Little Cities of Hope: Resilience Building for Improved Health

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By Angie McCourt, Ciara Gregovich, and Emma Campbell

We all experience challenges and stress. Some of those challenges we face are trauma, relationship problems, health problems, financial stressors and work-related stress. Our ability to respond, cope and recover quickly from these challenges is called resilience. Resilience can help us bounce back from these everyday stressors and complex adversities. Resilience can help prevent substance use through self-awareness and adaptability (Access Health, 2020). It has also been associated with many physical and mental health benefits, including lower rates of depression and increased satisfaction with life (Harvard Health Publishing [HHP], 2017). Here are seven ways to practice resilience in your daily life:

  1. Try Meditation – Meditation can help lower your body’s stress levels and bring self-awareness (HHP, 2020). Here’s a technique for you to try; sit down and close your eyes, focusing on your breathing and how your body feels for five minutes.
  2. Change Your Outlook – Look for the positives in the current situation instead of dwelling on the negative (HHP, 2020). For example, instead of thinking that you failed on a project, think about what you learned from the project and how what you learned will help you in the future.
  3. Reach Out to Support Systems – Allow support from friends and family to aid you during times of stress. A great coping strategy is sharing what is on your mind with someone (HHP, 2020).
  4. Create Positive Thoughts – Think of three things that you are grateful for, three things that went well that day or perform a random act of kindness (HHP, 2020).
  5. Find Humor– Laughing decreases stress hormones and boosts the immune system (HHP, 2020). Surround yourself with people who make you laugh or watch a funny video!
  6. Develop Ready to go Calming/CopingSkills – Having already thought out calming/coping skills prior to a stressful event is helpful in managing daily life. There are different types of calming/coping skills that are unique to everyone. Take a minute to explore what those look like and what best works for you. Examples of calming skills are deep breathing and meditation while coping skills are an activity to help prolong a calm state of mind, such as taking a walk. Links for more information are stated below.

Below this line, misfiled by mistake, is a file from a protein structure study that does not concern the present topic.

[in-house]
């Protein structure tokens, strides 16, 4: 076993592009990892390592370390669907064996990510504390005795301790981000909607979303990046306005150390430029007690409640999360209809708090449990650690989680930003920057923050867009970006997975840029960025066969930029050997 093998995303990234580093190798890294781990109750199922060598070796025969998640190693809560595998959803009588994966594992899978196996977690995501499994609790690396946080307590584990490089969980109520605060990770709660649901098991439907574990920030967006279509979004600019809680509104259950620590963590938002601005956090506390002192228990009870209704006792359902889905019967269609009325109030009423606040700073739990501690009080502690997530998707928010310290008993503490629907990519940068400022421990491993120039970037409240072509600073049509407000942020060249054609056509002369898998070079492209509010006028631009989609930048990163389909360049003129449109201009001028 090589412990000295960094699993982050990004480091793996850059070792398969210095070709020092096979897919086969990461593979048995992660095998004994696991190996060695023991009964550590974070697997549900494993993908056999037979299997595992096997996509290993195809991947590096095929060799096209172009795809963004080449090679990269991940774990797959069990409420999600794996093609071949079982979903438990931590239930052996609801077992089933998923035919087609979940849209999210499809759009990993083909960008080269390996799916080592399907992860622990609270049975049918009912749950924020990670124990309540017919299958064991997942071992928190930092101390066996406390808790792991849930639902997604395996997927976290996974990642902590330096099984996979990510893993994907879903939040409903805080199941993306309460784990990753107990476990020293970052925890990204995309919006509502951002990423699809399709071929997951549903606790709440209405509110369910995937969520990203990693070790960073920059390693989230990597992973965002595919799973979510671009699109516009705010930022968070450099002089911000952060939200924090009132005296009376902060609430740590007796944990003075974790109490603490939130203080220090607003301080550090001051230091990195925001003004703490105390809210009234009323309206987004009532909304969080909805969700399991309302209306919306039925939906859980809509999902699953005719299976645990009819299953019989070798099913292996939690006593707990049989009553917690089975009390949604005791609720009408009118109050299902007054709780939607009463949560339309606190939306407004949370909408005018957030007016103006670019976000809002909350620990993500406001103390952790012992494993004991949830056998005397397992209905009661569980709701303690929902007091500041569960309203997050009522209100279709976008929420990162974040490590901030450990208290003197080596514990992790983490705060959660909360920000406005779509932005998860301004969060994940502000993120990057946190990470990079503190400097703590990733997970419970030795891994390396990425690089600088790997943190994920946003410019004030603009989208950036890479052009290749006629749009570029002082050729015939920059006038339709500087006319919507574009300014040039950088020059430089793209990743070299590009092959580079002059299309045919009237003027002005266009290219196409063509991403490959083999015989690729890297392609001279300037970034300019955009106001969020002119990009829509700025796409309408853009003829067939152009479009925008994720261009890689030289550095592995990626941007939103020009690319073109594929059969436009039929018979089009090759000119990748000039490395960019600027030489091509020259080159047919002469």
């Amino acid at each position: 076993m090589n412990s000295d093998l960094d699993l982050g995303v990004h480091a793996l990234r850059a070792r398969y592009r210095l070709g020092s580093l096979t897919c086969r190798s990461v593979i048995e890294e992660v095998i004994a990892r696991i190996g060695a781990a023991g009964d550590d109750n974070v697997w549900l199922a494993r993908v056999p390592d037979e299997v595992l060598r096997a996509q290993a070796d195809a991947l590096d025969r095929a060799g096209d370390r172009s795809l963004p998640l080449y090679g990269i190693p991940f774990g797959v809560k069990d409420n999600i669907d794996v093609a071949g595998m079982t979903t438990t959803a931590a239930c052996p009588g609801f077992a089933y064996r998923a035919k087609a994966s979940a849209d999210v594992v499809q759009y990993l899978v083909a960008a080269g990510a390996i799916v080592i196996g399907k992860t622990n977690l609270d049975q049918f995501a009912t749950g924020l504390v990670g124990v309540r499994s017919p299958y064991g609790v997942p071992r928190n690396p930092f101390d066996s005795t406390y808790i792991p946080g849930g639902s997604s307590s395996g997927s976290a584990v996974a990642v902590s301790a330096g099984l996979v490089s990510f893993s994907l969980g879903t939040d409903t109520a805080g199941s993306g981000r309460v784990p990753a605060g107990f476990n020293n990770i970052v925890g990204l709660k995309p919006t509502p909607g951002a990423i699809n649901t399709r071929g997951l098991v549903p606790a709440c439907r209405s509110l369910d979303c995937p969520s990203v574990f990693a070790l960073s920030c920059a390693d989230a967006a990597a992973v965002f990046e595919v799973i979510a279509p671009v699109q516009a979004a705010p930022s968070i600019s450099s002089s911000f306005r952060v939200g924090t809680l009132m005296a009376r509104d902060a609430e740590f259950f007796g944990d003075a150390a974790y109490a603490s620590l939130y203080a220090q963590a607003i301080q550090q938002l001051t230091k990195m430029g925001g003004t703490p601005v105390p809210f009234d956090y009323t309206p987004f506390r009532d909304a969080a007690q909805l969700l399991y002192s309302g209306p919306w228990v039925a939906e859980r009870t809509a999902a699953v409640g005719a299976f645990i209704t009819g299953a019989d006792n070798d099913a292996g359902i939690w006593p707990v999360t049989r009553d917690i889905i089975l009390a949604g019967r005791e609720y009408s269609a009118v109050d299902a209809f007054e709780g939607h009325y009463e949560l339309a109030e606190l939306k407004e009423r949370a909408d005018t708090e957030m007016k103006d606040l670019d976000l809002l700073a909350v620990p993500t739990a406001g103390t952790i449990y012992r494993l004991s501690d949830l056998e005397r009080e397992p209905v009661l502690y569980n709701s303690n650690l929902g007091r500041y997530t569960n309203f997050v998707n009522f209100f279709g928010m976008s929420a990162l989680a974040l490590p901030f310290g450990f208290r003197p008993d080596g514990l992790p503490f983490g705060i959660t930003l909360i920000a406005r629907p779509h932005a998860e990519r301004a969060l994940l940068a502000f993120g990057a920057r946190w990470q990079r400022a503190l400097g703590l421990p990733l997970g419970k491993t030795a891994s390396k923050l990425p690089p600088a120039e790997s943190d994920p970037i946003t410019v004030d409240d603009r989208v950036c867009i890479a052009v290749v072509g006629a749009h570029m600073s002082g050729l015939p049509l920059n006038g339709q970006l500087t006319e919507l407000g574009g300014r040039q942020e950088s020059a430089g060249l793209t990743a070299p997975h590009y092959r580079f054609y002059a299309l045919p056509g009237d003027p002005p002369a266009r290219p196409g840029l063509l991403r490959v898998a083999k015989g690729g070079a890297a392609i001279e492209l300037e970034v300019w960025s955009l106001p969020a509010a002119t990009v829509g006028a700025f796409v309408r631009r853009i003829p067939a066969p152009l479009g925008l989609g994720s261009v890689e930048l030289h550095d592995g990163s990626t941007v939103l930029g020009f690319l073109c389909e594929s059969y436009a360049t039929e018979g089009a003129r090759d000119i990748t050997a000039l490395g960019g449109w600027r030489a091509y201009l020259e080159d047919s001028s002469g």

7. Develop an Emotional Safety Plan – We hardly ever discuss the proper protocols to address an emotional emergency like we do physical emergencies. Developing an emotional safety plan will help us prepare and mediate the crisis at hand. This is being aware of emotional triggers, establishing ready to go support systems with contact information as well as professional contacts if needed. Please see the Emotional Safety Plan link below to begin your plan. 

There are many different ways to practice resiliency, not just the ones described above. Practicing resilience can make change easier and help you push through the difficulties in life. Start using these resiliency skills and more to see how they might help you through adversity, stress and change.

Resources/Learn More

References

Access Health. (2020, February 24). Resiliency Helps to Prevent Youth Substance Use. Retrieved November, 2020, from https://accesshealthme.org/resiliency-helps-to-prevent-youth-substance-use/

Harvard Health Publishing (HHP; November, 2017.). Ramp up your resilience! Retrieved November, 2020, from https://www.health.harvard.edu/mind-and-mood/ramp-up-your-resilience

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